It’s a great reminder that as we grow in our faith and as we gain new knowledge of our faith, we need to pass it on to others and pay it forward—especially to the younger members of our Church!
Grow in Love
“What are you giving up for Lent?”
If you grew up Catholic, that’s a common question you’re probably pretty used to answering. Sometimes we can get so used to it, however, that we forget the reason we do it.
Lenten disciplines aren’t about punishing ourselves, and they aren’t about dieting, self-actualization, or achieving fitness goals. Our Lenten sacrifices are made to grow in love of God and in love of our neighbor.
Stripping our lives of some day-to-day comfort: music in the car—Netflix before bed, dessert after dinner—disrupts our hearts and minds and jolts us into a new awareness. The goal is that, over 40 days, we let that new awareness lead us to pay more attention to God speaking to us throughout the day and to the people around us who need our patience, love, and kindness.
As Dave pointed out in our last post on the DeSales Exodus 90 Fraternity, the goal of the Exodus 90 program is not to make extreme sacrifices in order to become stronger or tougher. The goal of the program is to free the participants so that they can find more joy in their friendships and community—so that they can love better. The goal of asceticism is always love.
I asked some of the DeSales team what their Lenten practices were going to be this year. As you can see below, their answers are heartfelt and inspirational examples of striving to love God and others. Hopefully some of their practices can inspire you as you set your own!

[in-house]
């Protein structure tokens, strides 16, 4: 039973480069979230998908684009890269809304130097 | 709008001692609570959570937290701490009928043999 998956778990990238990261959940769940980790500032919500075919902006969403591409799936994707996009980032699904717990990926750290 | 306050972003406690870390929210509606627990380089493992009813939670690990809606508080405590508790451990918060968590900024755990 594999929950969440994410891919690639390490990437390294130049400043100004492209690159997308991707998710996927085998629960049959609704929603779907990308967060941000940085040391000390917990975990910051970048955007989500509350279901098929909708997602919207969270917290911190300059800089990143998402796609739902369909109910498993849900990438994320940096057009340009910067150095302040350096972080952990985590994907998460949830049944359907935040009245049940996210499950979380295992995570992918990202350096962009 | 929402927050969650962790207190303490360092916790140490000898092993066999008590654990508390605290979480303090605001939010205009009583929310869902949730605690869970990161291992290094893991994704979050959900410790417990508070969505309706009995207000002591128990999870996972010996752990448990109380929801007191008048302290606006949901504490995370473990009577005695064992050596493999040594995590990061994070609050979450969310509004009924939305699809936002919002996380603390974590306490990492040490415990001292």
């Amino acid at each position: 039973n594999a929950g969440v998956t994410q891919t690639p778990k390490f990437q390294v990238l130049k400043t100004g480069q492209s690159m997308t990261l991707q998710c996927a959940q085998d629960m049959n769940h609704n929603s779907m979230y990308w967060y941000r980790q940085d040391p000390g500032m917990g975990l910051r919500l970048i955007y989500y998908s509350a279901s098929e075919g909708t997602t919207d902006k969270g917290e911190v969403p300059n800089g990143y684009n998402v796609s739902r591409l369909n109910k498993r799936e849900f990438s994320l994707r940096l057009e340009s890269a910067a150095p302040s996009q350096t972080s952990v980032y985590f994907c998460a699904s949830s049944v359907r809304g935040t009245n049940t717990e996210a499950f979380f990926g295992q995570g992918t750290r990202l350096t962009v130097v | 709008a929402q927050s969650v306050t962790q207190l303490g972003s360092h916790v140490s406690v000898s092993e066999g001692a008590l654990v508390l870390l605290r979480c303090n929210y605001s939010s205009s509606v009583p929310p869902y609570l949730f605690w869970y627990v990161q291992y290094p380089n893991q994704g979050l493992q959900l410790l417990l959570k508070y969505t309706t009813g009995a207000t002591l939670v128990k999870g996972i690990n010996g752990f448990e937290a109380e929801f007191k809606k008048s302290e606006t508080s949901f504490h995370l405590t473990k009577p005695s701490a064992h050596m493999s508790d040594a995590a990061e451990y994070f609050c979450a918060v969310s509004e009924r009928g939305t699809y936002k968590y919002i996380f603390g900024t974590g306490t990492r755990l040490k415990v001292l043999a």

“During Lent, to help me grow closer to God and break free from specific sins I struggle with, I give up wearing makeup, worrying, and meat.”
—Alexandra Piña, Senior Manager, Programming
“Each Lent, I coach a Little League Team. The kids are the cutest; I love my little friends.”
—Katie Tamola, Social Media Manager
(Watch Katie in action and learn more about Peter Stuyvesant Little League here!)
“Throughout Lent, I want to give up my ego by practicing a different way of being humble each day. And I’ll be keeping my prayer life strong by participating in Hallow App’s Lenten Prayer Challenge, #Pray40.”
—Dave Plisky, Director of Product & Innovation
“Not judging. While I don’t consider myself a judgmental person, it’s pretty amazing to realize that some even day-to-day thoughts/words/interactions can be rooted in the judgment of others. It’s an exercise in being more mindful of my words and thoughts.”
—Tricia Ang, Account Supervisor
“This year, thanks to the Exodus 90 program, in which I’m already abstaining from meat and alcohol, my approach will be “to give” something. Probably giving my time (of which I’m really jealous), by helping out or volunteering more.”
—Israel Ochoa, Creative Manager
“I give up coffee every Lenten season (not having my morning coffee is a sacrifice), and dealing with me without my morning coffee is worse. I’ve done it for the past few years. On Easter, I get back to drinking coffee, forget to have decaf, and can’t sleep Easter night. Happens every year!”
—JoAnn DiNapoli, Director of Sales
Here’s to growing in love this Lent—love for our families, coworkers, neighbors, and for God.